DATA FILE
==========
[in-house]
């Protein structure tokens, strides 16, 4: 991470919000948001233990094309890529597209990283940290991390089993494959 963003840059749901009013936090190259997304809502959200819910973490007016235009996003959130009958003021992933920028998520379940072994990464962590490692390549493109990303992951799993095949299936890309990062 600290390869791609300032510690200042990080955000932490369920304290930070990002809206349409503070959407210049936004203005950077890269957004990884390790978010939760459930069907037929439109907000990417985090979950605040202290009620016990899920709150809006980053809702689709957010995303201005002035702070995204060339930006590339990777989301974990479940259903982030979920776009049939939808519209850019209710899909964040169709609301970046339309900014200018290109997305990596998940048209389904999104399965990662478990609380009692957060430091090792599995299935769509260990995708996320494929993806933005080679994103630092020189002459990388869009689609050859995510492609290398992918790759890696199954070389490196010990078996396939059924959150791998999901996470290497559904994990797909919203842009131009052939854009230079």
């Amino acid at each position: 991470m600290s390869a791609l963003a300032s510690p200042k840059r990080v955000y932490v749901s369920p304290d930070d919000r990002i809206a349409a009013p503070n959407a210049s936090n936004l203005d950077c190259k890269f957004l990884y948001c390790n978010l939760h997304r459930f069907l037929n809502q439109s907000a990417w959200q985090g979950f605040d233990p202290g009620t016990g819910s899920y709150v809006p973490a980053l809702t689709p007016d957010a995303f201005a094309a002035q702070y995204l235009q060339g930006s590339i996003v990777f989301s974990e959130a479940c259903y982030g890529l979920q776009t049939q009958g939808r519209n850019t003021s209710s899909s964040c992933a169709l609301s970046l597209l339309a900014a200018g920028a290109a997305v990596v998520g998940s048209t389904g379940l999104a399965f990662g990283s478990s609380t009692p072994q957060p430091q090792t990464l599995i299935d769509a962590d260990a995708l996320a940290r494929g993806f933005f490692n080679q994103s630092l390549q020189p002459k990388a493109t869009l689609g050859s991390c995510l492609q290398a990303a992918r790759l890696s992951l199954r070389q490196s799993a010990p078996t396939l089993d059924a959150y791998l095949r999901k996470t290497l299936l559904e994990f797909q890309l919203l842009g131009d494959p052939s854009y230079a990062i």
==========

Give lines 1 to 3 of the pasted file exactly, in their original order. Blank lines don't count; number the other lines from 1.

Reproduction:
[in-house]
């Protein structure tokens, strides 16, 4: 991470919000948001233990094309890529597209990283940290991390089993494959 963003840059749901009013936090190259997304809502959200819910973490007016235009996003959130009958003021992933920028998520379940072994990464962590490692390549493109990303992951799993095949299936890309990062 600290390869791609300032510690200042990080955000932490369920304290930070990002809206349409503070959407210049936004203005950077890269957004990884390790978010939760459930069907037929439109907000990417985090979950605040202290009620016990899920709150809006980053809702689709957010995303201005002035702070995204060339930006590339990777989301974990479940259903982030979920776009049939939808519209850019209710899909964040169709609301970046339309900014200018290109997305990596998940048209389904999104399965990662478990609380009692957060430091090792599995299935769509260990995708996320494929993806933005080679994103630092020189002459990388869009689609050859995510492609290398992918790759890696199954070389490196010990078996396939059924959150791998999901996470290497559904994990797909919203842009131009052939854009230079």
């Amino acid at each position: 991470m600290s390869a791609l963003a300032s510690p200042k840059r990080v955000y932490v749901s369920p304290d930070d919000r990002i809206a349409a009013p503070n959407a210049s936090n936004l203005d950077c190259k890269f957004l990884y948001c390790n978010l939760h997304r459930f069907l037929n809502q439109s907000a990417w959200q985090g979950f605040d233990p202290g009620t016990g819910s899920y709150v809006p973490a980053l809702t689709p007016d957010a995303f201005a094309a002035q702070y995204l235009q060339g930006s590339i996003v990777f989301s974990e959130a479940c259903y982030g890529l979920q776009t049939q009958g939808r519209n850019t003021s209710s899909s964040c992933a169709l609301s970046l597209l339309a900014a200018g920028a290109a997305v990596v998520g998940s048209t389904g379940l999104a399965f990662g990283s478990s609380t009692p072994q957060p430091q090792t990464l599995i299935d769509a962590d260990a995708l996320a940290r494929g993806f933005f490692n080679q994103s630092l390549q020189p002459k990388a493109t869009l689609g050859s991390c995510l492609q290398a990303a992918r790759l890696s992951l199954r070389q490196s799993a010990p078996t396939l089993d059924a959150y791998l095949r999901k996470t290497l299936l559904e994990f797909q890309l919203l842009g131009d494959p052939s854009y230079a990062i």